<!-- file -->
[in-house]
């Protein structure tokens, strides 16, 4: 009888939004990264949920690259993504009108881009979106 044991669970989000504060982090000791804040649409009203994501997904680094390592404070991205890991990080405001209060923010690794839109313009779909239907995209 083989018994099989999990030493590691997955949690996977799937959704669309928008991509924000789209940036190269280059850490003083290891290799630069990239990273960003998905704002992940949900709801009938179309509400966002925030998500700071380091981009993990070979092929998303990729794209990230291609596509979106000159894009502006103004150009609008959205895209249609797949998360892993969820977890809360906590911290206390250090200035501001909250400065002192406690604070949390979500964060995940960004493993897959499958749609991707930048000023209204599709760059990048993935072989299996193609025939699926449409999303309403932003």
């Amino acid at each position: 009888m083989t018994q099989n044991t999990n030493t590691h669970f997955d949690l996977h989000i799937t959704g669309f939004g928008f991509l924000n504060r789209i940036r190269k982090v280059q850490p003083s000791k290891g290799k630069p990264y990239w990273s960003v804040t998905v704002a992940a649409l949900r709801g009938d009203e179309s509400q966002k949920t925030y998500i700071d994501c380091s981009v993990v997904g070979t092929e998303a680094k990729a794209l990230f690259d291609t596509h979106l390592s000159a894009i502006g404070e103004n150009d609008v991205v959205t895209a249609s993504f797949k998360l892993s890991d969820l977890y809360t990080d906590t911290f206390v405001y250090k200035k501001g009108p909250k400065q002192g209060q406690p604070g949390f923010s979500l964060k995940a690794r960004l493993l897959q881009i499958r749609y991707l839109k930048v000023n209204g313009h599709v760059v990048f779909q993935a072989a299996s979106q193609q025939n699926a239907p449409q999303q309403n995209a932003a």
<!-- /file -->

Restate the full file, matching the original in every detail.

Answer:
[in-house]
């Protein structure tokens, strides 16, 4: 009888939004990264949920690259993504009108881009979106 044991669970989000504060982090000791804040649409009203994501997904680094390592404070991205890991990080405001209060923010690794839109313009779909239907995209 083989018994099989999990030493590691997955949690996977799937959704669309928008991509924000789209940036190269280059850490003083290891290799630069990239990273960003998905704002992940949900709801009938179309509400966002925030998500700071380091981009993990070979092929998303990729794209990230291609596509979106000159894009502006103004150009609008959205895209249609797949998360892993969820977890809360906590911290206390250090200035501001909250400065002192406690604070949390979500964060995940960004493993897959499958749609991707930048000023209204599709760059990048993935072989299996193609025939699926449409999303309403932003």
């Amino acid at each position: 009888m083989t018994q099989n044991t999990n030493t590691h669970f997955d949690l996977h989000i799937t959704g669309f939004g928008f991509l924000n504060r789209i940036r190269k982090v280059q850490p003083s000791k290891g290799k630069p990264y990239w990273s960003v804040t998905v704002a992940a649409l949900r709801g009938d009203e179309s509400q966002k949920t925030y998500i700071d994501c380091s981009v993990v997904g070979t092929e998303a680094k990729a794209l990230f690259d291609t596509h979106l390592s000159a894009i502006g404070e103004n150009d609008v991205v959205t895209a249609s993504f797949k998360l892993s890991d969820l977890y809360t990080d906590t911290f206390v405001y250090k200035k501001g009108p909250k400065q002192g209060q406690p604070g949390f923010s979500l964060k995940a690794r960004l493993l897959q881009i499958r749609y991707l839109k930048v000023n209204g313009h599709v760059v990048f779909q993935a072989a299996s979106q193609q025939n699926a239907p449409q999303q309403n995209a932003a």